Research is clear: a healthy gut leads to better health overall–mind, body and soul. Gut health is directly related to the composition of your gut bacteria and affects your risk level for obesity, type 2 diabetes, and other health issues. In fact, the brain and gut are so tightly wired together that scientists refer to it as the body’s “second brain.” It’s that important!
Gut bacteria, or microflora, need a stable environment in which to grow and flourish. The ideal pH in the colon is between 6.7 and 6.9. The colon needs to be slightly acidic to inhibit the growth of undesirable bacteria. Cultivating and keeping the “good gut bacteria” flourishing is paramount to living a full and vibrant life. The foods we eat drastically affect this delicate bacterial balance. Therefore, ensuring that our diets regularly contain foods that generate good gut bacteria is important.
The easiest way to ensure a healthy gut is by eating fruits high in fiber and that foster the proper intestinal balance.
Fruits that help improve gut bacteria and digestive health
Fiber is essential to stimulating the production process of good gut bacteria and is equally important to your overall digestive health and function. Not only are bananas rich in soluble fiber, they also contain a prebiotic compound (non-digestible fiber) that passes through the upper part of the gastrointestinal tract and remains undigested since they cannot be fully broken down. Once they pass through the small intestine, they reach the colon where they’re fermented by the gut microflora. In short, bananas work to maintain harmony among microbes in the bacterial community.
Blueberries help to diversify our gut bacteria. They destroy harmful gut bacteria and also happen to yield one of the best fiber-per-calorie ratios on the planet. Since most berries are packed with tiny seeds, their fiber content is higher than most other fruits.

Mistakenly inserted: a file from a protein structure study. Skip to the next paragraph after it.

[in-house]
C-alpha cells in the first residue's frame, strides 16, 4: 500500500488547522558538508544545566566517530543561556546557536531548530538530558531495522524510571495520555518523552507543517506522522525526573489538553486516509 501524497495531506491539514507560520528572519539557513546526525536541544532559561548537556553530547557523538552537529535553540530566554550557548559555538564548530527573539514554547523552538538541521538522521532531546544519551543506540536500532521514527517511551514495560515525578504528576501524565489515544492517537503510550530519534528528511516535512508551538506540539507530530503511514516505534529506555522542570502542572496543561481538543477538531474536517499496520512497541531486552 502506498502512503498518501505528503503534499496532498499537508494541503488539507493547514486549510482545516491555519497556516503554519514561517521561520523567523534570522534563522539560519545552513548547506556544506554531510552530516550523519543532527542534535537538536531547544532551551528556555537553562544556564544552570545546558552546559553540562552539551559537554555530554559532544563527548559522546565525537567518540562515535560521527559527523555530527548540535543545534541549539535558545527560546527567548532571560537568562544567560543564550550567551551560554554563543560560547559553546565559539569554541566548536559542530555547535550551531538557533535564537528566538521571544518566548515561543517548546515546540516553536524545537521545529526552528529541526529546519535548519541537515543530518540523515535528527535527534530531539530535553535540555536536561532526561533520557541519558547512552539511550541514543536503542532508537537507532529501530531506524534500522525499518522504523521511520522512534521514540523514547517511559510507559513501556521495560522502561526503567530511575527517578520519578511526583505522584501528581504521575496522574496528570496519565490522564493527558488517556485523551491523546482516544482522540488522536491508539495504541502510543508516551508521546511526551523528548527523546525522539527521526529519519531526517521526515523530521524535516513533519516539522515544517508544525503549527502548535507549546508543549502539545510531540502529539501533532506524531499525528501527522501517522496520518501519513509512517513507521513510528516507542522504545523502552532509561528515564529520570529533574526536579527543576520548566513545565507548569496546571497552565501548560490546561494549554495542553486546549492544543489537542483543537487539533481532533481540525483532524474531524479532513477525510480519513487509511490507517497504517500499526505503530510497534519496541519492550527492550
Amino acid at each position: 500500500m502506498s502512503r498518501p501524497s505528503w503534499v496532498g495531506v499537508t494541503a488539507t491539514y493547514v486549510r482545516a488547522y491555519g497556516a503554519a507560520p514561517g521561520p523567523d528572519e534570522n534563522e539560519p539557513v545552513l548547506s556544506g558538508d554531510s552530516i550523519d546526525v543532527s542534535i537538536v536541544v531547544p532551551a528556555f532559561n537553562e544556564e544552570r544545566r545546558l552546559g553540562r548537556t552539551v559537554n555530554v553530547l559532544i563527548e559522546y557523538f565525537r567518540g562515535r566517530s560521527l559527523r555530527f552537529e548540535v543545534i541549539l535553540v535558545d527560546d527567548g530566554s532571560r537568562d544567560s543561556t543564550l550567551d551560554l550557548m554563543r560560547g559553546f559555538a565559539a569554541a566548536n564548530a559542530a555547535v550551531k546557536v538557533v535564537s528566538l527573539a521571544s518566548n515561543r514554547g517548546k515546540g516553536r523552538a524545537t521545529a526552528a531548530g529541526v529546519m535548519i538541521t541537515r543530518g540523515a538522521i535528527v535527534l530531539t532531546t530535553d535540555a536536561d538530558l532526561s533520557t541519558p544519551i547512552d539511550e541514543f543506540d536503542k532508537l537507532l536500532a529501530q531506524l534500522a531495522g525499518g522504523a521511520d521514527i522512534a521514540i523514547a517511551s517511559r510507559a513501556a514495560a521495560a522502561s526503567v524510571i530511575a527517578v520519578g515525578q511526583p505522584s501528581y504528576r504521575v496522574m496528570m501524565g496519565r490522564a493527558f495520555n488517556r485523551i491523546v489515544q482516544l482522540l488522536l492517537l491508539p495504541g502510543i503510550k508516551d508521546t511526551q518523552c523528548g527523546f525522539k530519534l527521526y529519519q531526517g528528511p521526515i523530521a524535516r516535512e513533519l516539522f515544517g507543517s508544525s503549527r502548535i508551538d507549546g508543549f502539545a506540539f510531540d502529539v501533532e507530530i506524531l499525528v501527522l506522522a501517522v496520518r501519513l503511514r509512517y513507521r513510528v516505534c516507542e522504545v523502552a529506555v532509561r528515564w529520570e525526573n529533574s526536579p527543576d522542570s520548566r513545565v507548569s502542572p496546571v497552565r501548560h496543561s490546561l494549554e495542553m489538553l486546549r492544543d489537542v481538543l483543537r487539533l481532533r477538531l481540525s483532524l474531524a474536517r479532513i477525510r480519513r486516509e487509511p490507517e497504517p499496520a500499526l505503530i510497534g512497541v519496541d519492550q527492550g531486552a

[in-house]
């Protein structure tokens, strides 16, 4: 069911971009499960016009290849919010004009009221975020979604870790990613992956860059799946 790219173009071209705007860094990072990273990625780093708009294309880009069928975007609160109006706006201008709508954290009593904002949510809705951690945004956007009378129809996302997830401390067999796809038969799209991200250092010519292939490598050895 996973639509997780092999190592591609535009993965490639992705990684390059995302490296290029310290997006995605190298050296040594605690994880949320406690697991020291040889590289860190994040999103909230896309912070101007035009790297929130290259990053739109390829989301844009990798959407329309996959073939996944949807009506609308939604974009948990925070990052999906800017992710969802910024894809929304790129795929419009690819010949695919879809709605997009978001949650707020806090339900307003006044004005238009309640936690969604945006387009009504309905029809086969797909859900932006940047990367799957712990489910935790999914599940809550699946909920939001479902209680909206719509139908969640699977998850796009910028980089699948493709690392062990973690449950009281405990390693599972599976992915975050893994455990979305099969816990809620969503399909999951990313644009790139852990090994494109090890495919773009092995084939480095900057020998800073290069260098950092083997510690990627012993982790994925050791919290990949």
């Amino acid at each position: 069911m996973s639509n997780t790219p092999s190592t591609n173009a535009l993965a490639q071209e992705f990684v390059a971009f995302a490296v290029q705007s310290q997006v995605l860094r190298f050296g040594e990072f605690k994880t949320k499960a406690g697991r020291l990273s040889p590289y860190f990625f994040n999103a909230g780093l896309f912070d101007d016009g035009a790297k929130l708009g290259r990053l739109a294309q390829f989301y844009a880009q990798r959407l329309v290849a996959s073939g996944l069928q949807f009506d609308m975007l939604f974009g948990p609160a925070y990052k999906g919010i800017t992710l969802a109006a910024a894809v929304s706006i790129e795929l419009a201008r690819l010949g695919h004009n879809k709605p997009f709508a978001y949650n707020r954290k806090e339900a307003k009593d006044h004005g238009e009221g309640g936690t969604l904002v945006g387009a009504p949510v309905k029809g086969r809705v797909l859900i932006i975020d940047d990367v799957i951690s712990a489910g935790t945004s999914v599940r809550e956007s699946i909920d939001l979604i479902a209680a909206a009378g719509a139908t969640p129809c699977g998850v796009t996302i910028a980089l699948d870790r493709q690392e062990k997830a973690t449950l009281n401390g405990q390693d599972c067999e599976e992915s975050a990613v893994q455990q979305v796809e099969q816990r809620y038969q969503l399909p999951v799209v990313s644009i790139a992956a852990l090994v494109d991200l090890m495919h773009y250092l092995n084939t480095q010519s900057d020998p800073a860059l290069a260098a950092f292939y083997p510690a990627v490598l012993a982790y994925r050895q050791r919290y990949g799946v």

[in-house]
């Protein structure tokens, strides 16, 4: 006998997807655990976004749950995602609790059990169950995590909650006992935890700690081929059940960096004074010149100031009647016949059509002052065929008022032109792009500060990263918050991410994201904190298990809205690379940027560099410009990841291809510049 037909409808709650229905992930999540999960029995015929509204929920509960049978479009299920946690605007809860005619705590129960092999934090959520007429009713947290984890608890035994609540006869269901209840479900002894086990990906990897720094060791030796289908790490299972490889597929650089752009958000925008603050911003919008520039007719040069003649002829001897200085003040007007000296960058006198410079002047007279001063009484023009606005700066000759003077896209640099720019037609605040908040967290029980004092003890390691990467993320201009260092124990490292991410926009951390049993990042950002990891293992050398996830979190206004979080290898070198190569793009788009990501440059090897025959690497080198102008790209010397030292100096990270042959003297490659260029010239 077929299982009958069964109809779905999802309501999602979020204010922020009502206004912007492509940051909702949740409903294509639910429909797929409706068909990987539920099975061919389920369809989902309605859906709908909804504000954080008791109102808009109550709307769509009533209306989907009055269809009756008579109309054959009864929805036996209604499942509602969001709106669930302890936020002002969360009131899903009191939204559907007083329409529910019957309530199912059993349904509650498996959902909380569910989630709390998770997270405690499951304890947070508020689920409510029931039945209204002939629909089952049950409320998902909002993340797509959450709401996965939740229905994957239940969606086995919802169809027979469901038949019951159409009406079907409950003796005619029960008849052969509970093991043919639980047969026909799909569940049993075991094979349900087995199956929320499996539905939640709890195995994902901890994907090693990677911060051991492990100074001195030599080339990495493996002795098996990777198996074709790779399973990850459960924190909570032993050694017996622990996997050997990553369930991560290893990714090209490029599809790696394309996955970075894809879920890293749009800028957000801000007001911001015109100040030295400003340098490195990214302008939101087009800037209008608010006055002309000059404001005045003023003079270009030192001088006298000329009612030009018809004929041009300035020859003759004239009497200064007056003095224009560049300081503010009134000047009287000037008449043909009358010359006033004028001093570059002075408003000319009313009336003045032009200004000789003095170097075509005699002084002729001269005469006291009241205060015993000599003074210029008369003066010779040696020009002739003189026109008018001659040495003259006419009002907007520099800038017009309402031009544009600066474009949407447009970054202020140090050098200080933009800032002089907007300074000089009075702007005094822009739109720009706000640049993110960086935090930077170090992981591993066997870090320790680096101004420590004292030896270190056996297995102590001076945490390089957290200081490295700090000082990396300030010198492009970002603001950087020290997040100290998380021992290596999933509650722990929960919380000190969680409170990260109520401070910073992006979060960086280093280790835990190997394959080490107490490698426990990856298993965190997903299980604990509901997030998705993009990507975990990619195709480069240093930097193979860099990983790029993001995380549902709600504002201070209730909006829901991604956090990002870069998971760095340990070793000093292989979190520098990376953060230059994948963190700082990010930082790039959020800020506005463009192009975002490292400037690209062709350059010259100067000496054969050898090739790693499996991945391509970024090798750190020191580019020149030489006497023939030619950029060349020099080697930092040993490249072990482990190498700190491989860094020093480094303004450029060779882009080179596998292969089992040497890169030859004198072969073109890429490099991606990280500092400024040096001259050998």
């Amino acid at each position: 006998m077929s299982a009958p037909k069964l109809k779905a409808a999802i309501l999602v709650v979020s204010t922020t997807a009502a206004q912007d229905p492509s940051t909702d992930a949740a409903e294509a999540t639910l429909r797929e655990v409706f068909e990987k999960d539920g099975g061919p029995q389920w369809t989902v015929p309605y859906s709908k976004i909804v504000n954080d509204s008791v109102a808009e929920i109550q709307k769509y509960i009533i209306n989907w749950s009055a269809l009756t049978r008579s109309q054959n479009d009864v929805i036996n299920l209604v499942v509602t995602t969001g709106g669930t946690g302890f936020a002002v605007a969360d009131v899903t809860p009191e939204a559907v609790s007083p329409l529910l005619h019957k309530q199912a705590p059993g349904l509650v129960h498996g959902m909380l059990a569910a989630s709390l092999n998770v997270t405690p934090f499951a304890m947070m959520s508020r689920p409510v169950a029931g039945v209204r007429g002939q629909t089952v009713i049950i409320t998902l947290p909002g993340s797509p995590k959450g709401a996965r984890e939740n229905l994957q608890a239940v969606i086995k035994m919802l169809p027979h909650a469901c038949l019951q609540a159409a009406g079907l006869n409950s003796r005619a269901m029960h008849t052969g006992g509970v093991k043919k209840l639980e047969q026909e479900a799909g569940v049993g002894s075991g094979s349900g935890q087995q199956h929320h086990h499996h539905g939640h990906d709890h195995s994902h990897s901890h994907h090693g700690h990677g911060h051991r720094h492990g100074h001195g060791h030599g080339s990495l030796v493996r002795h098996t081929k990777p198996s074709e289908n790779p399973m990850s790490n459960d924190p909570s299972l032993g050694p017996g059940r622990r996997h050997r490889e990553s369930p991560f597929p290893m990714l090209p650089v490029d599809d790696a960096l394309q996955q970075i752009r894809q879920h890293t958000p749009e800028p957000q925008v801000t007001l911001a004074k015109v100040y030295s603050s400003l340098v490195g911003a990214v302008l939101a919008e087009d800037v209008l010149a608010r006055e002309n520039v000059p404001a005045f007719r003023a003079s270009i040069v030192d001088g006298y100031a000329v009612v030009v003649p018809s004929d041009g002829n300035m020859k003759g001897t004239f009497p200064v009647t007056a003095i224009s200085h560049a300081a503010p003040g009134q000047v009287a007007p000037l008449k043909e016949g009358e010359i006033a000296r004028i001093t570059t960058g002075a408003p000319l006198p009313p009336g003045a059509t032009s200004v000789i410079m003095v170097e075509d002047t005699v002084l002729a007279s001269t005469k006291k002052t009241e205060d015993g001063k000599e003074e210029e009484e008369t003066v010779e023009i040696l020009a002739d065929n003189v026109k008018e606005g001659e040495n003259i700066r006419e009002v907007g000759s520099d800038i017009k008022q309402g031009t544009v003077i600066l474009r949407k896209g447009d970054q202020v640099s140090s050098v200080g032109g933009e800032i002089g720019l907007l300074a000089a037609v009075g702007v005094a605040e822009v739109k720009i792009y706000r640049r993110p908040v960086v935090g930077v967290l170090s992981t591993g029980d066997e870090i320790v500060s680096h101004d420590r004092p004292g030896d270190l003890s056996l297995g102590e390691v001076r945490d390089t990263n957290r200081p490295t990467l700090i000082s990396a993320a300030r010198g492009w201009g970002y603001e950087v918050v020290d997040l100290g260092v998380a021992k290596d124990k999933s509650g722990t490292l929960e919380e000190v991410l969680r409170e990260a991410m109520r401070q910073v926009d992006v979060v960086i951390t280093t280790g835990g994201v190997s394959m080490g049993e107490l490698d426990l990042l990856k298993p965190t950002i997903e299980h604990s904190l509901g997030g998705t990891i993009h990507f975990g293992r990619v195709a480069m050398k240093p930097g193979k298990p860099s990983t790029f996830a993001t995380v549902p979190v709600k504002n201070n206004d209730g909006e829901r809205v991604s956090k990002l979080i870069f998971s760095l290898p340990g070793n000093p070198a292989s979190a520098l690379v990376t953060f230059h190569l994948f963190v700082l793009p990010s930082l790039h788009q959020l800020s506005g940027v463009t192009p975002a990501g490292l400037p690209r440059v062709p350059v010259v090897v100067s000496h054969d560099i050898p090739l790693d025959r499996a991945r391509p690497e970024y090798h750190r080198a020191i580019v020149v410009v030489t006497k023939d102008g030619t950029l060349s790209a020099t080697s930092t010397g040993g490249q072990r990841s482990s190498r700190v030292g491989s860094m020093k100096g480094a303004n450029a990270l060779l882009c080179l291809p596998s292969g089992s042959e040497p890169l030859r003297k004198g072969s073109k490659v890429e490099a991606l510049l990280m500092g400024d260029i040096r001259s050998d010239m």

Kiwi is a fat-free, nutrient-dense source of energy. One cup of sliced kiwi contains 110 calories, no fat, two grams of protein, more fiber than a bowl of bran flakes, and half as much sugar as a cup of raw pineapple. The fiber in kiwi is also good for binding and removing toxins from the colon which assists in preventing colon cancer.
In addition to being a fiber-rich food, scientists have recently shown that important health benefits of apples may stem from their impact on bacteria in the digestive tract. In studies on laboratory animals, intake of apples is now known to significantly alter amounts of two bacteria (Clostridiales and Bacteriodes) in the large intestine. As a result of these bacterial changes, metabolism in the large intestine is also changed, which provides a multiplicity of health benefits.
Similar to blueberries, raspberries are chock-full of soluble fiber. The fiber and water content in raspberries help to prevent constipation and maintain a healthy digestive tract. Adequate fiber promotes regularity which is crucial for the daily elimination of toxins through the bile and stool.
For nutritional reasons, we’re often advised by health experts to consume the skins of fruits. Recent studies have shown that the skin of pears contains at least three to four times as many phenolic phytonutrients as the flesh. These phytonutrients include antioxidant, anti-inflammatory flavonoids, and anti-cancer phytonutrients like cinnamic acids. It’s also important to note that when it comes to our gut health, pears are fiber-rich fruits and the pear’s skin has been shown to contain about half of the pear’s total dietary fiber. Even with its high fiber content, it is considered one of the easiest foods to digest.
The health of your gastrointestinal system is extremely important to your overall well-being. It is primarily responsible for the critical functions of the body’s digestive and immune systems. Beneficial bacteria in your digestive system have the capability of affecting your body’s vitamin and mineral absorbency, hormone regulation, digestion, vitamin production, immune response, and ability to eliminate toxins, not to mention greatly improving your overall mental health.